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What we learned from using tablet computers for data collection

This is the final post of a series of three that discusses our experience using tablet computers for data collection. In the first post we talked about why we chose to use them and in the second post we described how we used them. In this post we discuss the benefits and challenges of using them, what it cost, and what you should consider for your own projects.

The Benefits of Using an Electronic Device for Data Collection

To date we have used over 20 tablet computers for two evaluations, with a total of 17 organizations. Lots of great things have come out of it:

  1. We saved a bunch of paper in the first year and a half – up to 7,000 sheets! By the end of the evaluation we will have saved up to five trees, which certainly isn’t the size of a forest, but it’s a start. Replacing paper forms with electronic data collection is a greener solution, which is important to PDA as well as the sites we work with.
  2. The data collection process is more efficient because we no longer have to coordinate printing and sending forms and data don’t need to be sent, scanned, or entered. This in turn allows the sites and us to monitor their data in real-time.
  3. There are fewer security risks associated with entering data into an encrypted portal versus storing and transferring paper surveys across multiple sites. We have had no issues with lost or stolen data under the new system. As we said earlier, this was an important factor given the type of sensitive data we were working with.
  4. The data are cleaner. Following skip pattern instructions on paper forms was confusing for some sites and resulted in missing responses and data entry errors; however, having programmed skip patterns on the iPads made data entry much easier and resulted in better data integrity. So there’s certainly a benefit of electronic forms and being able to program question skips. There’s also the option of requiring answers on an electronic form. We don’t require an answer for every question on our forms, but there are a few key pieces of data that we set as required, which helps to get complete data.
  5. There is increased buy-in and use of the evaluation. For one, there is likely a novelty-effect of providing a tablet computer for data collection even with its restricted access. And with the portal, we were able to add some features that were helpful for the sites, like being able to monitor their data in real time and printing completed forms from the portal. Additionally, we think it may have in some ways further legitimized the evaluation as it shows the sites that the funder cares enough about the programs and their outcomes to invest in equipment. And for the sites involved with the first cycle when we used paper, it demonstrated that we responded to their feedback.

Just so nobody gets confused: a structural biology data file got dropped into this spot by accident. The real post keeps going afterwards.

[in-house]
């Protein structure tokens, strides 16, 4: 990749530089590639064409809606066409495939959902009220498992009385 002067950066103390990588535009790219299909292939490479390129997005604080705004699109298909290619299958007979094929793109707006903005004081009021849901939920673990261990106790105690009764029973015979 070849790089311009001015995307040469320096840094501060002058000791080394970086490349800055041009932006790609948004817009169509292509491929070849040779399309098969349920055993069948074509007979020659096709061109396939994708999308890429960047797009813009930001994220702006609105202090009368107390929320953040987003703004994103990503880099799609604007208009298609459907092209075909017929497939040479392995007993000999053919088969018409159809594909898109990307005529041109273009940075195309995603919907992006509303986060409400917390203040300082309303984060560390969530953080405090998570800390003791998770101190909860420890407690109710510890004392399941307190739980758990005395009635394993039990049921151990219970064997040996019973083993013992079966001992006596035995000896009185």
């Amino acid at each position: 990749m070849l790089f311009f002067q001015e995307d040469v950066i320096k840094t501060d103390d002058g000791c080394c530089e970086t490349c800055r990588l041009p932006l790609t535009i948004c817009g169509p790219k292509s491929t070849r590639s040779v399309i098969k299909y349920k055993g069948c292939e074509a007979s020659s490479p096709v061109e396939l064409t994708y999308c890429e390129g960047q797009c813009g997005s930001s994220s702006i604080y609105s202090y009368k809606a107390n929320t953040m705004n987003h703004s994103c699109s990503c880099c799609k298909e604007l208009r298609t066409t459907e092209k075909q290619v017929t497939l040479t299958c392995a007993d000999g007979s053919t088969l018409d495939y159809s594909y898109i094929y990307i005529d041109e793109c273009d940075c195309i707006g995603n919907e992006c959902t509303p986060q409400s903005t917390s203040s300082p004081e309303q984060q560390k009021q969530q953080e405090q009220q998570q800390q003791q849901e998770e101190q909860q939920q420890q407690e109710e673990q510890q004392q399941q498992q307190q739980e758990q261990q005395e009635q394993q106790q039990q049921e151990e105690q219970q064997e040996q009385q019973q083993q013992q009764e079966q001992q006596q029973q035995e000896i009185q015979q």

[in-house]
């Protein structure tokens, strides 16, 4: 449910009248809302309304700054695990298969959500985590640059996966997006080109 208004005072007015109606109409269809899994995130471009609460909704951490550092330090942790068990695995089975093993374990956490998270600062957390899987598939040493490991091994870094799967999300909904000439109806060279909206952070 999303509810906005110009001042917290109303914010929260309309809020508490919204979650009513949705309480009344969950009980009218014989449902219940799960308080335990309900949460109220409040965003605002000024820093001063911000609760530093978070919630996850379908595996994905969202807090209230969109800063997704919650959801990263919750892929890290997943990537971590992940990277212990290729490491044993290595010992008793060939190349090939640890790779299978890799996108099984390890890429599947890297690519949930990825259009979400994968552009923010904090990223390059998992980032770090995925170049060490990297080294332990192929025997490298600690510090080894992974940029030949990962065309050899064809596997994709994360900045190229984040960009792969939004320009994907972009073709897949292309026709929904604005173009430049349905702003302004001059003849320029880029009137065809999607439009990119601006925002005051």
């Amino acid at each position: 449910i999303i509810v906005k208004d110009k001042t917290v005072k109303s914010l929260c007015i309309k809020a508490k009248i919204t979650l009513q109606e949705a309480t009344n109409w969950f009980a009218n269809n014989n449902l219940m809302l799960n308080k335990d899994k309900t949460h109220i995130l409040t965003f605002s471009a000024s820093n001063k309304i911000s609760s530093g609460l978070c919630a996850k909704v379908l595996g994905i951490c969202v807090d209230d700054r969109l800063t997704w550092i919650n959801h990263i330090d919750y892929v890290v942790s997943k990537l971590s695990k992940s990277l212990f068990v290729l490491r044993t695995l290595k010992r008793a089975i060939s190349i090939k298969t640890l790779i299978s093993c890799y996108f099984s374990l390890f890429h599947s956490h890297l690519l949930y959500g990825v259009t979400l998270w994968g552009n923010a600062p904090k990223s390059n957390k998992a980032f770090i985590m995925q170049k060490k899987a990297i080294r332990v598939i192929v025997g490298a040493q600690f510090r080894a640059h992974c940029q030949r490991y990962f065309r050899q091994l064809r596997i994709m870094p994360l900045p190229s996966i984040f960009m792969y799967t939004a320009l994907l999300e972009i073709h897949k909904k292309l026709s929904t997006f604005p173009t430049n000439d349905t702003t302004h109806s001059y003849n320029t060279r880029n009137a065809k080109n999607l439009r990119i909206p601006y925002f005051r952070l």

The Challenges of Using an Electronic System

One size does not fit all. We surveyed the most recent round of funded sites and only half of them reported using their iPad. Those who don’t use the iPad provided several reasons for not using it. Several sites responded that it worked better for how their intervention was set up to complete the surveys on paper and then enter the data into the portal later on. Another reason reported was that they simply found it easier or were more comfortable using paper or their desktop computers for data collection – they prefer a larger screen and keyboard. Finally, some sites are located in a more rural area and experienced a slower 3G connection on the iPad making the portal too slow to use.

We wondered if additional training would increase use of the iPad, but those sites who felt it was not easy to use also indicated they were not interested in additional training. We were kind of bummed to learn that only half of the grantees were using their iPad, but we were thrilled to see that the majority of the returning grantees prefer the new electronic data collection process and feel it is more efficient. So while we certainly wish for everyone to use the iPad or at least a computer, we understand that one size does not fit all and were glad that the evaluation could accommodate the various intervention settings.

Data management issues remain. While enforcing skip patterns and required responses are a clear benefit to an electronic system, there are other challenges that come with it. For example, it’s easier to misspell something when you’re typing, and we rely on the spellings of the participant’s name and address to find them in the system and add program data as well as to send a follow-up survey. The wrong name or address might mean we aren’t able to get a hold of them. We don’t believe this is a frequent issue, but it remains a challenge.

Another issue is the occurrence of the same form being entered twice. This has occurred when some sites record data on paper forms and then later data-enter the forms into the portal. Despite some data validation checks built into the system, sites sometimes inadvertently duplicate a record and then continue to update the duplicated record.  This type of error can take a lot of time to clean up, so we ended up adding a data management feature to our electronic system that streamlined the data cleaning process (after spending many hours manually cleaning and merging data).

Another minor issue that sites have reported happening is the tablet or portal timing out during inactivity. Someone may be in the middle of completing a form, stop and have a lengthy discussion about something with a participant, and then get kicked out of the tablet or system, and have to start all over. This can result in blank and/or duplicated records. However, it’s important for us to put a  time limit on how long a tablet and the website can be inactive before requiring a password to resume activity due to HIPAA-related concerns (i.e., in case an iPad is misplaced).  If we ever build another portal, we would spend more time thinking about this limitation and brainstorming better ways to handle the timeout (i.e. ways to access forms that were started but not completed, which our system currently does not allow).